Face Frame Edges and Cabinet Ends

Cabinetmakers discuss the detail where a face frame edge meets the exposed end of a cabinet. November 6, 2007

For a finished end on cabinets, I have usually sanded the face frames flush with the side of the cabinet. However, on some furniture, on occasion, I have to leave the face frame protrude because of construction issues. How do you handle the position of the face frame, and is there any industry standard? I can see the benefits of having the face frame overlap 1/16" or so, but I just can't convince myself it's okay or right. What say you?

Forum Responses
(Cabinetmaking Forum)
From contributor L:
I just recently had to use applied skins/panels, 1/4", and I used a 1/8" slot that was 1/64" farther from the edge than the thickness of the panel. After I finally got them assembled, I was very pleased at how they looked, and better yet, how they felt. From a vision perspective, it was hardly noticeable. I was pleased. I usually do construction like you seem to, sanded flush. And this is what I like best. I don't like cabinets that come with 1/16"-1/4" overhangs. Looks like a box store cabinet.

From contributor J:
I don't do a lot of face frame cabinets, but when I do, I build them with the face frames wrapping around the sides for wall cabinets. And for bases, I attach a separate panel, since you have to cover the toekick area. At least for kitchens, for pieces more furniture like, I'll sometimes sand the face frame flush to the panel, then route (or saw, depending on size) an eighth inch groove down the line where they meet. Leaves a nice clean look for when you can't fit a panel.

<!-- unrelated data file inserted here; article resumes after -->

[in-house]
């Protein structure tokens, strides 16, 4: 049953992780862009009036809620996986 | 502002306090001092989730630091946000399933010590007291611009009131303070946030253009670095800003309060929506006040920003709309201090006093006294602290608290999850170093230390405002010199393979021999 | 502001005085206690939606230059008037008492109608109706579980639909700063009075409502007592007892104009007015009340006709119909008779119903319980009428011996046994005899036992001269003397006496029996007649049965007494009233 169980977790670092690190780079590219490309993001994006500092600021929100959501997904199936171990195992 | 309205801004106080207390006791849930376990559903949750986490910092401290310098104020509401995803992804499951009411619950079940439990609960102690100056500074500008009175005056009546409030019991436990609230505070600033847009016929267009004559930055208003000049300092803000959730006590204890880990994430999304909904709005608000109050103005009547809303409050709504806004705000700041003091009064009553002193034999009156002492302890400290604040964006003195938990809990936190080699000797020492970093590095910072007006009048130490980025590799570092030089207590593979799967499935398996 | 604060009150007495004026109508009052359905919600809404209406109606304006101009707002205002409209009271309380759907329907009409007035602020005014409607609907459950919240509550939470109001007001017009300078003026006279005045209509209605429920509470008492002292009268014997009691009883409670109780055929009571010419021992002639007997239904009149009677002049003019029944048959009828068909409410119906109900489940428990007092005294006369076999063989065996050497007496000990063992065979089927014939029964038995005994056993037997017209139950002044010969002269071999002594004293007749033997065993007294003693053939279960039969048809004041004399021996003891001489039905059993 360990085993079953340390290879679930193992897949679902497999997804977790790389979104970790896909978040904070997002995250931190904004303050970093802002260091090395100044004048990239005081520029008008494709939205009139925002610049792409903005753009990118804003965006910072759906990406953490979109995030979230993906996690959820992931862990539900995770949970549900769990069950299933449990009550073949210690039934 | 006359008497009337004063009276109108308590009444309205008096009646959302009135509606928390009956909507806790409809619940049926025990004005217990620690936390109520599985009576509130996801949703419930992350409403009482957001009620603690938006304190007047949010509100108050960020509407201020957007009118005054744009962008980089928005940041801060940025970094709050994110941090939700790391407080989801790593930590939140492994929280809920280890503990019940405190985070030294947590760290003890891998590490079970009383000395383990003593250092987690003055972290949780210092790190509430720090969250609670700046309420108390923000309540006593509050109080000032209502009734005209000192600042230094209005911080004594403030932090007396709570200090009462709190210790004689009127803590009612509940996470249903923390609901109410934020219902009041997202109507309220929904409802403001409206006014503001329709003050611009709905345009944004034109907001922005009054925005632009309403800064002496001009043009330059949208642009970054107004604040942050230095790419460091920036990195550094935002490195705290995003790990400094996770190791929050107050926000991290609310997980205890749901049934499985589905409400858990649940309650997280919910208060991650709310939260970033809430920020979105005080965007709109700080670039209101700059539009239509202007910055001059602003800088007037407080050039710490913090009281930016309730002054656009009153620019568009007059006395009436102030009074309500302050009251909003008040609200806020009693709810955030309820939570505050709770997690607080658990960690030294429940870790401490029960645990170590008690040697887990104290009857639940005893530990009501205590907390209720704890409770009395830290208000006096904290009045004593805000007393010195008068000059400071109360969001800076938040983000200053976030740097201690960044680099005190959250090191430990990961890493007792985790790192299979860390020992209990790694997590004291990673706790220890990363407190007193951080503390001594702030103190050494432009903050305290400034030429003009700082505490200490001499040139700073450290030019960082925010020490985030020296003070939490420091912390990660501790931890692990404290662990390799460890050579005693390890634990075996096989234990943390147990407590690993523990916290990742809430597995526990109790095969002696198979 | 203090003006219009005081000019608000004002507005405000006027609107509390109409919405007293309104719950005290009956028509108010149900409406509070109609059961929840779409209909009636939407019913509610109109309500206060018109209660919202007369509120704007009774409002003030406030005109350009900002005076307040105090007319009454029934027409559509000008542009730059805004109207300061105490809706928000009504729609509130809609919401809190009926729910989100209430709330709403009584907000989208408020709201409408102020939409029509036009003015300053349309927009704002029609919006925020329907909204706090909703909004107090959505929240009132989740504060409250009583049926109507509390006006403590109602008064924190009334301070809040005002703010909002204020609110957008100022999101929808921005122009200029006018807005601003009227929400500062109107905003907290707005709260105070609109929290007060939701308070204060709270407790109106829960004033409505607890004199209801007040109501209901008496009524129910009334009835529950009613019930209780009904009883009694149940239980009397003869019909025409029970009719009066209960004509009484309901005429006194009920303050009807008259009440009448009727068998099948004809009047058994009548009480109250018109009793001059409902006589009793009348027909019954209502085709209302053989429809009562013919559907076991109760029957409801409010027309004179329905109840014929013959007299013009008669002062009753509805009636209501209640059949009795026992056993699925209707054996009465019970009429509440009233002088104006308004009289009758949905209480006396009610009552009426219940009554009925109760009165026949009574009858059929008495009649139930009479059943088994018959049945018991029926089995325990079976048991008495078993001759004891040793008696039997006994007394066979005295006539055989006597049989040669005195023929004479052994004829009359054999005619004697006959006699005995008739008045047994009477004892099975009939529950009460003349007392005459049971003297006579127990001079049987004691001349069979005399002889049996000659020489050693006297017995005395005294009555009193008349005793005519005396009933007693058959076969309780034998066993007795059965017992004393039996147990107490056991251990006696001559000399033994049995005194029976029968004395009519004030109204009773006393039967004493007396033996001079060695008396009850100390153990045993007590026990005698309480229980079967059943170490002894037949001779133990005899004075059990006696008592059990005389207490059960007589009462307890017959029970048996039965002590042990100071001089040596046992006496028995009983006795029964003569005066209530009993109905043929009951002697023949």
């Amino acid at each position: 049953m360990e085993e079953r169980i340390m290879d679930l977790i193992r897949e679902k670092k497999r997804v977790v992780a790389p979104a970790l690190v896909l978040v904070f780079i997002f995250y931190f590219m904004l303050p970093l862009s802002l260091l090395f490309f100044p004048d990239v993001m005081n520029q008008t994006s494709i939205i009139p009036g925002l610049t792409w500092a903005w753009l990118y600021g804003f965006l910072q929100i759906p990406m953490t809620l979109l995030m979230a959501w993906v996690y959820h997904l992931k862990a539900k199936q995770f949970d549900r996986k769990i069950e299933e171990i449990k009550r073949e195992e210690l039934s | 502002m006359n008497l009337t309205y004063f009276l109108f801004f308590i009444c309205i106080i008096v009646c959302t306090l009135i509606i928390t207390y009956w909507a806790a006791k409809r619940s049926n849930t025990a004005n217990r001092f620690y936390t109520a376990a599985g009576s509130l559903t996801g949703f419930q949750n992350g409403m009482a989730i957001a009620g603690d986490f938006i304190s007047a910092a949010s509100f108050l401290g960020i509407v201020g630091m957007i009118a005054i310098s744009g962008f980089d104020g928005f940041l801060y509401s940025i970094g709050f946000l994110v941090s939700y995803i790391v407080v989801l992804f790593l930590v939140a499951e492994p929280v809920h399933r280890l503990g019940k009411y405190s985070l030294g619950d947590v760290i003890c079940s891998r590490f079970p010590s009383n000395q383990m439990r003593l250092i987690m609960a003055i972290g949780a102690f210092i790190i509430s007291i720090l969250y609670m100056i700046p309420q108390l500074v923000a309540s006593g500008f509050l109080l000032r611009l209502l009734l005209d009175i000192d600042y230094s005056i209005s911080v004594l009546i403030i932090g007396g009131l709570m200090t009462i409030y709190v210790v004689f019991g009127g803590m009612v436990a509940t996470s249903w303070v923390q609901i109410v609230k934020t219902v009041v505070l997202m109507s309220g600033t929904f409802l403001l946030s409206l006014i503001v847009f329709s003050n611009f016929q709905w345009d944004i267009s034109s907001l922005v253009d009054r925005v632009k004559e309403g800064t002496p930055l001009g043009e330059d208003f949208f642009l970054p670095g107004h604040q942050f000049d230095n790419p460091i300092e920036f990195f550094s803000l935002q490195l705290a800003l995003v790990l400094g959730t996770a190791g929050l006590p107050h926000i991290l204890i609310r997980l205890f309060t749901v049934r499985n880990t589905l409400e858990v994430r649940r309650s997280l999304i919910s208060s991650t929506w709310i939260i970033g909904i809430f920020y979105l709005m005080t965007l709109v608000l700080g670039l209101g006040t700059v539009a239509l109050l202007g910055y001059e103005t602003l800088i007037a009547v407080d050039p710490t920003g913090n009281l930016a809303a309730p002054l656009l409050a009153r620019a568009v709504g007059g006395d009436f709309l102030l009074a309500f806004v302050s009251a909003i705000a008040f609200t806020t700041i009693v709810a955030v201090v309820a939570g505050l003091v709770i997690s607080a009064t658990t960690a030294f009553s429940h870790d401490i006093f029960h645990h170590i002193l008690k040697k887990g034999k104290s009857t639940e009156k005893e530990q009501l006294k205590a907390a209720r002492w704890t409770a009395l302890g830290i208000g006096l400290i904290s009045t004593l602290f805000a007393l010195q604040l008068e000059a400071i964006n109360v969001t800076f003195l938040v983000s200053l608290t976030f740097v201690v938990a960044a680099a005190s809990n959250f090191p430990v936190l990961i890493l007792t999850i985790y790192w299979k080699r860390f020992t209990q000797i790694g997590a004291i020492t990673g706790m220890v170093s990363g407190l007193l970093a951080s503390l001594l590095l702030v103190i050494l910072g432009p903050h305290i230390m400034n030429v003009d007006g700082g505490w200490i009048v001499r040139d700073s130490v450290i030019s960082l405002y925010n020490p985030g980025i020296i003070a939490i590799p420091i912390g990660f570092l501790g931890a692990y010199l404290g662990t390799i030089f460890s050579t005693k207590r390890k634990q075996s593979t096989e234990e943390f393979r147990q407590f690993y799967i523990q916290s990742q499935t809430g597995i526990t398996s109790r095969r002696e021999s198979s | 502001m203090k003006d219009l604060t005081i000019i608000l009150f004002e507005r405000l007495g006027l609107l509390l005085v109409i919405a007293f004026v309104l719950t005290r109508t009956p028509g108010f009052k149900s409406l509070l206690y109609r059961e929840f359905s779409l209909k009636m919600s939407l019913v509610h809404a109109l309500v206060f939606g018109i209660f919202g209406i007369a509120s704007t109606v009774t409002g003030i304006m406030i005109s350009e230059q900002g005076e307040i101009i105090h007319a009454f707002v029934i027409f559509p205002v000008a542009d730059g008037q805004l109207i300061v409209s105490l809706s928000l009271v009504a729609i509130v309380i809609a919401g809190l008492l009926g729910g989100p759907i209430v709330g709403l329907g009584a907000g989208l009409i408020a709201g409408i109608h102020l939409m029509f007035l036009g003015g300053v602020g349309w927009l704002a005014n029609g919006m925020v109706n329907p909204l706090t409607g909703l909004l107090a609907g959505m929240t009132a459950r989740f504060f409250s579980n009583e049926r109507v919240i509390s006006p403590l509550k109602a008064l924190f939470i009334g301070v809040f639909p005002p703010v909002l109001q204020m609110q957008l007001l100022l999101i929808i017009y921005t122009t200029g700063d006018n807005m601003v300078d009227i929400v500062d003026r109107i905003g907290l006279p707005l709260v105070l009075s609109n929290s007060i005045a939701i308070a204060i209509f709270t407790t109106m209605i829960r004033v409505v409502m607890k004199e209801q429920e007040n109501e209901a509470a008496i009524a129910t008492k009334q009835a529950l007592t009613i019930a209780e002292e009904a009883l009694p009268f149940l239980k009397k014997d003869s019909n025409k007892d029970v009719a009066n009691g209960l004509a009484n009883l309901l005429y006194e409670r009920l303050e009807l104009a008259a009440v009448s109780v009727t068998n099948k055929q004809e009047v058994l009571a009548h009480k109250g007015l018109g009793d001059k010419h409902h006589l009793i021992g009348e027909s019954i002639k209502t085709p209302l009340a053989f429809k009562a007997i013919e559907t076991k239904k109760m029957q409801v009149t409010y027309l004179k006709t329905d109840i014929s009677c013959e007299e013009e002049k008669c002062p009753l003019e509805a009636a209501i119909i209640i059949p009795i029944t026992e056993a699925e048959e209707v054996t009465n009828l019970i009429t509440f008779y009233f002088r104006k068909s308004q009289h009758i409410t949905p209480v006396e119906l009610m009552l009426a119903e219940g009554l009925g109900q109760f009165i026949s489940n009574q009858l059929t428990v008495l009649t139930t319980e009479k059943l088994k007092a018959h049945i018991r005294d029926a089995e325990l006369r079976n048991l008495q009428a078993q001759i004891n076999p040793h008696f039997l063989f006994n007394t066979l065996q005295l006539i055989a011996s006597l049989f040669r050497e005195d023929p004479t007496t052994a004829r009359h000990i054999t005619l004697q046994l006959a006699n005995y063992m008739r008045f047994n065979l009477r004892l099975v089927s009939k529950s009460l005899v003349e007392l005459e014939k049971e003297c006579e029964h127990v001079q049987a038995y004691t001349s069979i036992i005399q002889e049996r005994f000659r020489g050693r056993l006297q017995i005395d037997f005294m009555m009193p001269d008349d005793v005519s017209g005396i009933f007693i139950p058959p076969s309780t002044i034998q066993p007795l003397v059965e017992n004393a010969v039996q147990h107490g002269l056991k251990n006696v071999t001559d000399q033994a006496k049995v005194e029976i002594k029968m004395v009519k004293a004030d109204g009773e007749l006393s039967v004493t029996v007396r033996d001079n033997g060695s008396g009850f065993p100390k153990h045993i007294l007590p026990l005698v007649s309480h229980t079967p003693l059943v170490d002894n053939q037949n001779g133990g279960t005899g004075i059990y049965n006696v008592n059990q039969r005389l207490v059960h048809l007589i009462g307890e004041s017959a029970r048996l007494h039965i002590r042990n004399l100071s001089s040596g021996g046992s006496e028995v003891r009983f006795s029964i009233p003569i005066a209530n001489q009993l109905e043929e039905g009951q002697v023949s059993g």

As for general construction, I leave an eighth inch on each edge of the cabinet. This can be used for scribe if needed. I also try to eliminate having 2 vertical stiles contact each other in the same plane. I'd rather make a longer cabinet with multiple openings, or design in changes in the cabinet depth. I think it adds to the custom feel.

From contributor T:
If the side of the cabinet is exposed, I make the frame flush with it. If the side is going to a wall, I generally make the inside of it flush with the inside of the face frame (to make hinging easier) and add whatever I think is necessary for scribe over my normal 1 1/2" frame width.

From contributor D:
If we're scribing to a wall, we make that side of the face frame extend maybe 1/8", maybe 1/4", depending on what kind of a mess the wall is. If it's a visible end, we make the carcass and face frame stiles flush... what we usually do then is make a very tiny chamfer cut on the back of the face frame and the front edge of the carcass side panel. When it comes together it makes a very nice tiny "V" channel - a nice crisp detail, plus it hides any minute imperfection in that seam coming completely flush.

From contributor B:
If the cab is not exposed, I leave a 1/8 to 1/4 inch scribe. If it is exposed, I cut the face frame flush to the panel. I use a flush cut router bit that cuts a nice little v groove where the box and face frame meet.